Production and detection of cold antihydrogen atoms

Physik-Institut, Zürich University, CH-8057 Zürich, Switzerland
Nuclear Instruments and Methods in Physics Research Section A Accelerators Spectrometers Detectors and Associated Equipment (Impact Factor: 1.22). 02/2004; DOI: 10.1016/j.nima.2003.10.072


The production and observation of cold antihydrogen atoms have been recently reported by the ATHENA experiment at the CERN Antiproton Decelerator. The antiatoms were produced by mixing low-energy antiprotons and positrons in an electromagnetic trap. The antihydrogen detection is based on the observation of a characteristic signature in the annihilation of the neutral antiatoms on the trap walls by means of an imaging particle detector. An overview of the apparatus is given and the results obtained are discussed.

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    • "Instead, we rely on two other arguments: (1) As will be discussed in Section 7, the temporal-spatial characteristics of the candidate events are not compatible with mirror-trapped antiprotons. (2) By heating the positron plasma, we can shut off the production of antihydrogen [20]. When we do this, we observe essentially no trapped antihydrogen candidates (one candidate in 246 trials, as opposed to 38 candidates in 335 trials in [1]). "
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    ABSTRACT: Recently, antihydrogen atoms were trapped at CERN in a magnetic minimum (minimum-B) trap formed by superconducting octupole and mirror magnet coils. The trapped antiatoms were detected by rapidly turning off these magnets, thereby eliminating the magnetic minimum and releasing any antiatoms contained in the trap. Once released, these antiatoms quickly hit the trap wall, whereupon the positrons and antiprotons in the antiatoms annihilate. The antiproton annihilations produce easily detected signals; we used these signals to prove that we trapped antihydrogen. However, our technique could be confounded by mirror-trapped antiprotons, which would produce seemingly identical annihilation signals upon hitting the trap wall. In this paper, we discuss possible sources of mirror-trapped antiprotons and show that antihydrogen and antiprotons can be readily distinguished, often with the aid of applied electric fields, by analyzing the annihilation locations and times. We further discuss the general properties of antiproton and antihydrogen trajectories in this magnetic geometry, and reconstruct the antihydrogen energy distribution from the measured annihilation time history.
    New Journal of Physics 01/2012; 14(1):015010. DOI:10.1088/1367-2630/14/1/015010 · 3.56 Impact Factor
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    • "A hollow electron column with axial mirrors has also been considered [7]. Penning–Malmberg traps have been recently used in experiments for the production of antihydrogen [8] [9] and are being considered, with mirror fields added, for future experiments to confine the anti-hydrogen itself [10] [11]. Recently, the effects of a multipole magnetic field intended to trap the anti-hydrogen radially in such a trap have been studied experimentally [12], theoretically [13], and with simulations [14]. "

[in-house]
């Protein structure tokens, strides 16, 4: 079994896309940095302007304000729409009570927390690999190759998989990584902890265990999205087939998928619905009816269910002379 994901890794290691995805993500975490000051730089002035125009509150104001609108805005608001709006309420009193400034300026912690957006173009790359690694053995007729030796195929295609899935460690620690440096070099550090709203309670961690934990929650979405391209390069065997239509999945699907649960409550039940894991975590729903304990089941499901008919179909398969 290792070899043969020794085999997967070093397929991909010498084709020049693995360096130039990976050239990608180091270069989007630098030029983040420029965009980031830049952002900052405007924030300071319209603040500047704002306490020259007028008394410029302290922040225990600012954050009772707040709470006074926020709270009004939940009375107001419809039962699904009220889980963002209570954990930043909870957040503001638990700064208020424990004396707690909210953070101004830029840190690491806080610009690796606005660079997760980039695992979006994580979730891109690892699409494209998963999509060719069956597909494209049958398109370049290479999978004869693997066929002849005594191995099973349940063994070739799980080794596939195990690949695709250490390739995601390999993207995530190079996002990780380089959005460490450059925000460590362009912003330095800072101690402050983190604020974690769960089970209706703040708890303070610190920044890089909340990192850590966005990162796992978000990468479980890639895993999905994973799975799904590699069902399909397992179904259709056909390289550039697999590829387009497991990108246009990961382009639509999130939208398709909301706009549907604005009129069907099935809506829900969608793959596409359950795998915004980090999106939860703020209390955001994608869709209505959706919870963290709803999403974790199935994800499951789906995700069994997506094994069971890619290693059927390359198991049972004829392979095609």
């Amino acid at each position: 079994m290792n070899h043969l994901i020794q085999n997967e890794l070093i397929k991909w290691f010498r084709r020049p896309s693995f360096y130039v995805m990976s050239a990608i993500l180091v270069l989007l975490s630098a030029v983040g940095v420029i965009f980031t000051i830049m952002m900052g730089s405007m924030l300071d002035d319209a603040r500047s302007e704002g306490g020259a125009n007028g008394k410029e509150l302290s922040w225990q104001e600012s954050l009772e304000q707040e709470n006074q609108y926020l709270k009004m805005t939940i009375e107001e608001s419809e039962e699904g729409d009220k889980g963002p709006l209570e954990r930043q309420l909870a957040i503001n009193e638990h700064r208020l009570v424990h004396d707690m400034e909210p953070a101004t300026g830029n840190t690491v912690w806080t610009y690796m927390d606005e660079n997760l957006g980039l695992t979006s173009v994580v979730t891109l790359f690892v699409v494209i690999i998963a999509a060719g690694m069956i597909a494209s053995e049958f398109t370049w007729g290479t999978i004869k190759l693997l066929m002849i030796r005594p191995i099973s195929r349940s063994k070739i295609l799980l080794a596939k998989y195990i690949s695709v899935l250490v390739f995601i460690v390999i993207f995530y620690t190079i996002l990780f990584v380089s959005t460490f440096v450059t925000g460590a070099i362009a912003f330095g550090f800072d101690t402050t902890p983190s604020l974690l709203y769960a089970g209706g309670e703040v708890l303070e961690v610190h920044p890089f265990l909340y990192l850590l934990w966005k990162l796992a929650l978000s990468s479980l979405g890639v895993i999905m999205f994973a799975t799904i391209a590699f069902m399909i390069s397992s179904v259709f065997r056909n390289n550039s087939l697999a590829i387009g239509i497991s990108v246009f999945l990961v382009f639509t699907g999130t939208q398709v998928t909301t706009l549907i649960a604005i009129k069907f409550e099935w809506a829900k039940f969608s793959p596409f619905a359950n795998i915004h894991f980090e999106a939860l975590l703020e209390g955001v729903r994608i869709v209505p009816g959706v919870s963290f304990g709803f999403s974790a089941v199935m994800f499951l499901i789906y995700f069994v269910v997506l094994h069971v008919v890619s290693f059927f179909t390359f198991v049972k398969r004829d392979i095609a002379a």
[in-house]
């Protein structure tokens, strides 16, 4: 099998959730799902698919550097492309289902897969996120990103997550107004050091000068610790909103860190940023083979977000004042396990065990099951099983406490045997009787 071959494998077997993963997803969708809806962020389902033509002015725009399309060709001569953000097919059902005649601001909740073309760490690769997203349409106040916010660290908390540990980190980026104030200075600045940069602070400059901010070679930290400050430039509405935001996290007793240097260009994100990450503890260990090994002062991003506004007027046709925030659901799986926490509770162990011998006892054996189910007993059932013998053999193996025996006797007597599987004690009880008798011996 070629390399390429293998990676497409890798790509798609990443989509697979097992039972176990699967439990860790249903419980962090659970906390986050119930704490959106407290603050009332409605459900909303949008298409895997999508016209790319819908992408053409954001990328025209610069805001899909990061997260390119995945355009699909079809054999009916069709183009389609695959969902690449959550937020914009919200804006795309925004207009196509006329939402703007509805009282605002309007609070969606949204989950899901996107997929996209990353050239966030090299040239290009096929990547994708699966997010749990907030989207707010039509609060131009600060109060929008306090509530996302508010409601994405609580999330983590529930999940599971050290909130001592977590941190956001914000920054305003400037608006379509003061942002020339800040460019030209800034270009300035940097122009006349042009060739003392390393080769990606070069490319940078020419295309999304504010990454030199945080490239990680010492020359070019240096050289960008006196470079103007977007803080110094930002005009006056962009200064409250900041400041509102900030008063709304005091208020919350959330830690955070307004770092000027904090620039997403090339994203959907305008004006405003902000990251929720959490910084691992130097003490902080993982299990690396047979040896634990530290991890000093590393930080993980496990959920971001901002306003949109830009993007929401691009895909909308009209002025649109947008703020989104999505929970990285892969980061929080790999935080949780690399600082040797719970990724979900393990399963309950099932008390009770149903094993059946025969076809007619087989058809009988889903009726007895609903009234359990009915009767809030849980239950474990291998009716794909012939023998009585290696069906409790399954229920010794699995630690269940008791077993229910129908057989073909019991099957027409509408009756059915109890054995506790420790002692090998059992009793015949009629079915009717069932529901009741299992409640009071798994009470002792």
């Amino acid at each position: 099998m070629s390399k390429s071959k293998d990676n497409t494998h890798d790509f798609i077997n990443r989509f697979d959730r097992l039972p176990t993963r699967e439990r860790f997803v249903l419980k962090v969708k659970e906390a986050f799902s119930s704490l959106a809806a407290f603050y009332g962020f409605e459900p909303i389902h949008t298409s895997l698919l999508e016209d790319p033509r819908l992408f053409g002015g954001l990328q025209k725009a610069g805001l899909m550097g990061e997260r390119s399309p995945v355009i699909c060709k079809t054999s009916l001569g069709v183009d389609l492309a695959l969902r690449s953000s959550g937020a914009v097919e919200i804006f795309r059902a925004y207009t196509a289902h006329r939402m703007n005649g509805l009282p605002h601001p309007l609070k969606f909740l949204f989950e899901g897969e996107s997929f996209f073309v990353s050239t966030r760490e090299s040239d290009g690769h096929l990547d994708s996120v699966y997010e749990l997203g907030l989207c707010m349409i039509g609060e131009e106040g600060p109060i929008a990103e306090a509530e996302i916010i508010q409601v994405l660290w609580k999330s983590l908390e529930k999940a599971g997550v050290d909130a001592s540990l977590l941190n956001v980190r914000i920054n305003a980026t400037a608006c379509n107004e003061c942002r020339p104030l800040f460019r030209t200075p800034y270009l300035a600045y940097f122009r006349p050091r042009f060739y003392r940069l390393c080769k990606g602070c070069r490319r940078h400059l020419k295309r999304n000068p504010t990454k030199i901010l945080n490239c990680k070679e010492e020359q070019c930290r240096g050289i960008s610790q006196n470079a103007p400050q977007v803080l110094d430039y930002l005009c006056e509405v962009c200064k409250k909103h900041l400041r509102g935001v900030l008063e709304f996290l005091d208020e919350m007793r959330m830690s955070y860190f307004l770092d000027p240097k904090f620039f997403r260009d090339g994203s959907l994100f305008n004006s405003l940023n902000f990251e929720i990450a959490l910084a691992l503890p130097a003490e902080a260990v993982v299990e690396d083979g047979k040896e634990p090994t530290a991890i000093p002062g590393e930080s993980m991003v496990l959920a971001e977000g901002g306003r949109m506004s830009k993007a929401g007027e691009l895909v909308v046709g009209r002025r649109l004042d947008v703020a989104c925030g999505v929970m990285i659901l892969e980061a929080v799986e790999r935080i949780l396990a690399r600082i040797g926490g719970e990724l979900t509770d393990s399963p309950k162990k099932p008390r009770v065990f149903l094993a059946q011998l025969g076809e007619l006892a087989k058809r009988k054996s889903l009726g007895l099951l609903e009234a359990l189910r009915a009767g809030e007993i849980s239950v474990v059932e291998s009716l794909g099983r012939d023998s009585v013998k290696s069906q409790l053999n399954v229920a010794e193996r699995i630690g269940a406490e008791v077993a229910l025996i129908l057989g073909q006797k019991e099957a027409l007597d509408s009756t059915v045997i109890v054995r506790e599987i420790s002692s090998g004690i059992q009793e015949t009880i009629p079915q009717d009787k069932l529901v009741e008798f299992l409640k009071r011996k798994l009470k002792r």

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    ABSTRACT: Computer simulation studies of the stability and transport properties of trapped non-neutral plasmas require the numerical realization of a three-dimensional plasma distribution. This paper presents a new numerical method for obtaining, without an explicit model for physical collisions in the code, a low noise three-dimensional computational equilibrium distribution. This requires both the loading of particles into an idealized distribution and the relaxation from that distribution toward an approximate numerical equilibrium. The equilibrium can then be modified through a slow change of system parameters, to generate other equilibria. In the present, work we apply this method to a UC Berkeley experiment on electron confinement in magnetic geometries appropriate for the ALPHA anti-hydrogen experiment, using the three-dimensional particle-in-cell code WARP. WARP’s guiding center mover and its option to switch between different solvers during a simulation are highly valuable because they speed up the simulations; they enable the practical use of the new technique for generating numerical equilibrium states of trapped non-neutral plasmas.
    Journal of Computational Physics 01/2006; 225(2-225):1736-1752. DOI:10.1016/ · 2.43 Impact Factor
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    ABSTRACT: Copyright: 2006 Academy of Science of South Africa Early proposals for laser propulsion were surveyed. Propulsion theory and laboratory momentum coupling experiments demonstrate how it is possible to choose the target material so as to optimize payload efficiency, with a possible order-of-magnitude reduction in launch costs. American, German and Japanese experimental ‘lightcraft’ are described as well as the Orion programme to de-orbit space debris. Marx’s seminal paper on laser-driven, relativistic space propulsion and the ensuing controversy was also discussed.
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